How Latvia Teaches Us That “Think Global, Act Local” Is No Longer Useful In Search Marketing
Last week, I was lucky to join a number of great speakers at the iLive conference in Riga, Latvia. As with all conferences, I learned a lot. (I simply can’t relate to those who go to a conference and say they’ve heard it all before.) I learned at least as much from the people I met […]
Last week, I was lucky to join a number of great speakers at the iLive conference in Riga, Latvia. As with all conferences, I learned a lot. (I simply can’t relate to those who go to a conference and say they’ve heard it all before.) I learned at least as much from the people I met and chatted with — as well as from the people of Riga and Latvia — as I did from the conference itself.
Latvia — A Country With A Population Less Than Houston, Texas
Latvia is a very small country with a population of just over 2 million people — around the size of a smallish Chinese or American city. The country has a very checkered history with a Nazi occupation, being absorbed into the Soviet Union for over 47 years and then finally achieving full independence in 1991 — just 22 years ago.
Somewhere around 25% of the population speaks Russian as their native tongue, but they are still “Latvian.” What this means, in practical terms, is that many Latvians are bilingual, and some speak three or more languages. When you jump into a taxi in the capital, Riga, one driver will be listening to the radio in Russian (I just managed my directions in Russian), while another will be listening in Latvian (directions to him were in English).
When you land at Riga, you can just about see Estonia in the distance; when you take off, you are rapidly over Lithuania long before the plane has finished climbing. Latvia shares borders with the Russian Federation, Belarus, Estonia and Lithuania, and is just across the Baltic Sea from Sweden.
When A “Local” Isn’t Necessarily “Local”!
What, exactly, does this have to do with local/global search marketing? It’s very simple. What most people mean when they say “think local” is that you should work with someone who is “local.” But, if your country is so small that going to dinner sometimes means crossing a national boundary and speaking a different language, then who really represents that “local” person?
In this crazy, mixed-up, increasingly complex world we live in, thinking global and acting local is no longer a useful idea — though the principles behind it were valid (and in many cases, still are).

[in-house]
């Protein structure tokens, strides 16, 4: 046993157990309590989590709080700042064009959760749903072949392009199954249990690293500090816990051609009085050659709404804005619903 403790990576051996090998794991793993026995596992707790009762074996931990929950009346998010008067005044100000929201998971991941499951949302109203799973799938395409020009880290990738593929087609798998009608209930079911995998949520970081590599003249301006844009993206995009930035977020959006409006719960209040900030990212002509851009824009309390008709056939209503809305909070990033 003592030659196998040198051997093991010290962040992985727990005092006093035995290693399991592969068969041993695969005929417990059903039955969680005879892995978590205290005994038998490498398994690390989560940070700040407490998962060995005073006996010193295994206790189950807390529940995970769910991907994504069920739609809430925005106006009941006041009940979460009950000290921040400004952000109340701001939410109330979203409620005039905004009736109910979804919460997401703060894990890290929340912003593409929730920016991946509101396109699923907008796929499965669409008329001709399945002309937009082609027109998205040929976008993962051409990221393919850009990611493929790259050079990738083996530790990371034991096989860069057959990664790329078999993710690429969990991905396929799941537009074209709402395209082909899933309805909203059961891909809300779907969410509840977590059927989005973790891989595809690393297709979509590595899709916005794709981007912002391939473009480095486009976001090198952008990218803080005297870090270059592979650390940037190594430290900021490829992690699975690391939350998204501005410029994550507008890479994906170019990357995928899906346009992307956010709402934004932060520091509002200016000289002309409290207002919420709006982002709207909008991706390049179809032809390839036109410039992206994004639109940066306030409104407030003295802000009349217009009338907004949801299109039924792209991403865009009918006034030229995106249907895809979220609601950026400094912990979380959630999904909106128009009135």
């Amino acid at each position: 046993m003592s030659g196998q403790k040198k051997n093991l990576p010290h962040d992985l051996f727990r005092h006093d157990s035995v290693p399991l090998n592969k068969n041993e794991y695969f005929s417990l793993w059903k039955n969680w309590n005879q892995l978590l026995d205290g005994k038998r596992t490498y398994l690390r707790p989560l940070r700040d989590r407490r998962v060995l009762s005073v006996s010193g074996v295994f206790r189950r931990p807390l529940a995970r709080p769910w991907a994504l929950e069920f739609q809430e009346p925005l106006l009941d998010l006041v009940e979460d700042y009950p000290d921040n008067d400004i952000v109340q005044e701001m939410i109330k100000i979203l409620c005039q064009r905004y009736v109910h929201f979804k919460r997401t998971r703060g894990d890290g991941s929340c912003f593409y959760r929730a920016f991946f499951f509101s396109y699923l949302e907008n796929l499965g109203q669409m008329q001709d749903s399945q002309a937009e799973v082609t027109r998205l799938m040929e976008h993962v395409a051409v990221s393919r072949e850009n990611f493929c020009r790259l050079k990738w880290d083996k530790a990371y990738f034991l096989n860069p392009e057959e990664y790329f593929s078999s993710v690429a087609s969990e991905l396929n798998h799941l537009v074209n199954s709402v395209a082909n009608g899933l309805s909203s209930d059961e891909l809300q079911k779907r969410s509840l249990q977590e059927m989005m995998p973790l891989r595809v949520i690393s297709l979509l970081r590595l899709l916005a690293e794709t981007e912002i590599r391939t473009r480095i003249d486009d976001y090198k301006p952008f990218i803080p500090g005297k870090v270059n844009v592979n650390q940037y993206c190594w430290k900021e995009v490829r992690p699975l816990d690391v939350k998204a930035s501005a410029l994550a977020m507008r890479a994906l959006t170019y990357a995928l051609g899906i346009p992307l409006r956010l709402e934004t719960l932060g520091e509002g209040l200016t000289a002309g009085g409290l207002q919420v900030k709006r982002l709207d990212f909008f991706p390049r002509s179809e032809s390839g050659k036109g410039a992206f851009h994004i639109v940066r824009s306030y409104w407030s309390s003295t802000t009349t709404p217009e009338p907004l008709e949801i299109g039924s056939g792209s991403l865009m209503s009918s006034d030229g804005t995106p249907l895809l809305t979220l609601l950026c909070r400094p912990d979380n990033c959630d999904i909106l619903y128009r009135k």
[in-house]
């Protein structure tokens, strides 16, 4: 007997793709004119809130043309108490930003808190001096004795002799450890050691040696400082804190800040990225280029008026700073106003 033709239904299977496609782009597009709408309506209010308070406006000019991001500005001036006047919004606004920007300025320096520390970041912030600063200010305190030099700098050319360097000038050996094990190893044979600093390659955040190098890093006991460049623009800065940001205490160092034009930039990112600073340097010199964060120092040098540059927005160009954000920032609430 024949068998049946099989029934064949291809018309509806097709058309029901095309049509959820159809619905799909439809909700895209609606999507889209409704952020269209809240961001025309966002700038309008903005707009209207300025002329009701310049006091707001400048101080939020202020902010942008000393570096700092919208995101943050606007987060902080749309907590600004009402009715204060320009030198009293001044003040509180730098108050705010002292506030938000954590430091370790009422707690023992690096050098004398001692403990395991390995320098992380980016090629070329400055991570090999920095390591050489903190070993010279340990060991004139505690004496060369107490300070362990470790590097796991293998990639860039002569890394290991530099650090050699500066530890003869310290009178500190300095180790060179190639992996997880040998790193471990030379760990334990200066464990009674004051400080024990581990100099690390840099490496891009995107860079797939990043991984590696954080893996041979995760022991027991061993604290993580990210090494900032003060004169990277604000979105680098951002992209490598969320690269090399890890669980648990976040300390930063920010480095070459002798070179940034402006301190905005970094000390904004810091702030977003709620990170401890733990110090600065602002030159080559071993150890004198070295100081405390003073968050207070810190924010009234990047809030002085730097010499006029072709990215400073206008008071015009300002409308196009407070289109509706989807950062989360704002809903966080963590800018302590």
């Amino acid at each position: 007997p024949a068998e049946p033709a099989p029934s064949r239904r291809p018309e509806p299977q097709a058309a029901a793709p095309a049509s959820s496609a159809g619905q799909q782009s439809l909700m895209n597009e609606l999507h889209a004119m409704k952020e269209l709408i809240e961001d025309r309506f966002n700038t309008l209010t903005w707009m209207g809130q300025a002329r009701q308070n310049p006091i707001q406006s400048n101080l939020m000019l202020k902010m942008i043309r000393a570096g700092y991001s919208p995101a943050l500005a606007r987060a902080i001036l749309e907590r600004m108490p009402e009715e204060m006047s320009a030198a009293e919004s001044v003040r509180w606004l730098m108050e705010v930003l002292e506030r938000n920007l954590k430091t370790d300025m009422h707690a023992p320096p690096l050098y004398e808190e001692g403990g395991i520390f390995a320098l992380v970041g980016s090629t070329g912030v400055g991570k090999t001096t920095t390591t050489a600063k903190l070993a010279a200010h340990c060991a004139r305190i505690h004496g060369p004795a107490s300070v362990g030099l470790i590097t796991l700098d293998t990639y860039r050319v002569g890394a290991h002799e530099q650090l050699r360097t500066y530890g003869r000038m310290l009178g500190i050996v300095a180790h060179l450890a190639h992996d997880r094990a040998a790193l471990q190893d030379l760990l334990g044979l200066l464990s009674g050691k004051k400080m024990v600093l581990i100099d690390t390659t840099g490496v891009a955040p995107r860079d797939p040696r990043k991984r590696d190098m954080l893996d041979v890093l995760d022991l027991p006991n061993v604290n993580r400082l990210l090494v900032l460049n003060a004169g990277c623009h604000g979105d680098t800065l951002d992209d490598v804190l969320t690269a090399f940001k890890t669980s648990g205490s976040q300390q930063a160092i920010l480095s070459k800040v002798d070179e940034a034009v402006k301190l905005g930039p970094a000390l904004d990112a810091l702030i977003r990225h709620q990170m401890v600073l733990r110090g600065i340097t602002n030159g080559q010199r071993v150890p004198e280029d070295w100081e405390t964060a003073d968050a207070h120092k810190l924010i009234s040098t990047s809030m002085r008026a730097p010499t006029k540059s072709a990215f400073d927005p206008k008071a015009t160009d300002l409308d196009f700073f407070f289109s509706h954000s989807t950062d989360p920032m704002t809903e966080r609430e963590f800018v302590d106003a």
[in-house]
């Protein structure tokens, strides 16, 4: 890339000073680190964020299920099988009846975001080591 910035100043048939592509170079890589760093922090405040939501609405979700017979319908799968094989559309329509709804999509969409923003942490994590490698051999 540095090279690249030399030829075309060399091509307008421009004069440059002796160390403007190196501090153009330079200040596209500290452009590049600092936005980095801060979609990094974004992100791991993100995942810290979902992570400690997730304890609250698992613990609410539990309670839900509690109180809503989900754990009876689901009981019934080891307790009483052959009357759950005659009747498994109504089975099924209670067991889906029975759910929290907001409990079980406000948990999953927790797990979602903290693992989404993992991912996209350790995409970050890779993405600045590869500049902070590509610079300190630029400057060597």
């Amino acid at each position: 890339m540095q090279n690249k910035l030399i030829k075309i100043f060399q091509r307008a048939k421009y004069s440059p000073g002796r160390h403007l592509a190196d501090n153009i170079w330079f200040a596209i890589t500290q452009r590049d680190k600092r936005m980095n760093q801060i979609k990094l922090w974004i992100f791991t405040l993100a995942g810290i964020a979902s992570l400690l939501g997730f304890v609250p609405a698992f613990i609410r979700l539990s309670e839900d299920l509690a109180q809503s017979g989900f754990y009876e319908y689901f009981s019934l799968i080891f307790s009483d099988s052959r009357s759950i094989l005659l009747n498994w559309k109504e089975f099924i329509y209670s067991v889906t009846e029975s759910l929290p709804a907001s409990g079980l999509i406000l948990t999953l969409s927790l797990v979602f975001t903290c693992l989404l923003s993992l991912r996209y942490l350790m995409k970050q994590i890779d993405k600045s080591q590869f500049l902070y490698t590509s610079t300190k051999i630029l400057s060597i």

The main problem with “acting local” is that it you run the risk of putting vastly different customers with vastly different needs into the same “box” based solely on geographic location. And, as Latvia shows us, geography isn’t everything. A more useful way to target such a diverse customer base is by developing personas that represent each different group of customers within your target market. Today, the Web is all about personas — even if you don’t work with them, they still matter.
Keywords & Personas
Keywords and personas are linked. Yes, it would be great to have much more data about keywords and the people who use them available easily online, but if you’re clever and you structure your website around clearly defined “personas,” then you probably have more data than you actually realize. (And, by the way, Facebook is a very useful tool to help build a better picture of your personas, even if you are not advertising.)
Personas are closely aligned with SEO needs. If the information presented in a SERP is appropriate to the targeted persona, the click-through rate will be higher, ultimately improving the traffic and ranking potential of that particular result.
Different personas will respond differently to the same content. For optimal success, you must consider how to differentiate your approach for each of your target groups.
Defining Personas Is Possible For Everyone
Going back to Riga, we could define our customers and potential customers in the following ways. Note how the personas become more precise and more closely defined as you work your way down the list:
- Potential customer – speaks Russian
- Potential customer – speaks Latvian
- Potential customer – product group A – speaks Russian
- Potential customer – product group B – speaks Latvian
- Potential customer – product group A – visited description page B – speaks Russian
- Potential customer – product group A – visited description page A – speaks Latvian
The above list is only to give you the idea in very simple terms. If you have different “description” pages which describe the same product in different ways, then you are already personalizing your Web content to some extent — but is your SEO also personalized? And, do you think about your content and SEO in terms of personas?
I should add that, in my example above, I split the languages to demonstrate my point — but there are cases where it may not make economic sense to target every language. It all depends on your organization.
However, my key argument is that personas take your SEO efforts to the next level. Moving your messaging from “global” to “local” is naturally followed by “personal” — and that that’s where the edgy, fast-moving businesses are going as fast as their coders can take them!
One final note: the word “international” itself means different things to different people. In conversations with those I met in Riga, people did not generally use the term “international” to refer to working between Baltic states. On several occasions people said to me, “there are not many international firms in Latvia,” which was odd to me, looking at a country which bordered with so many others speaking so many different languages. I think it would be fair to say that they often saw “international” as outside their region rather than outside their nation.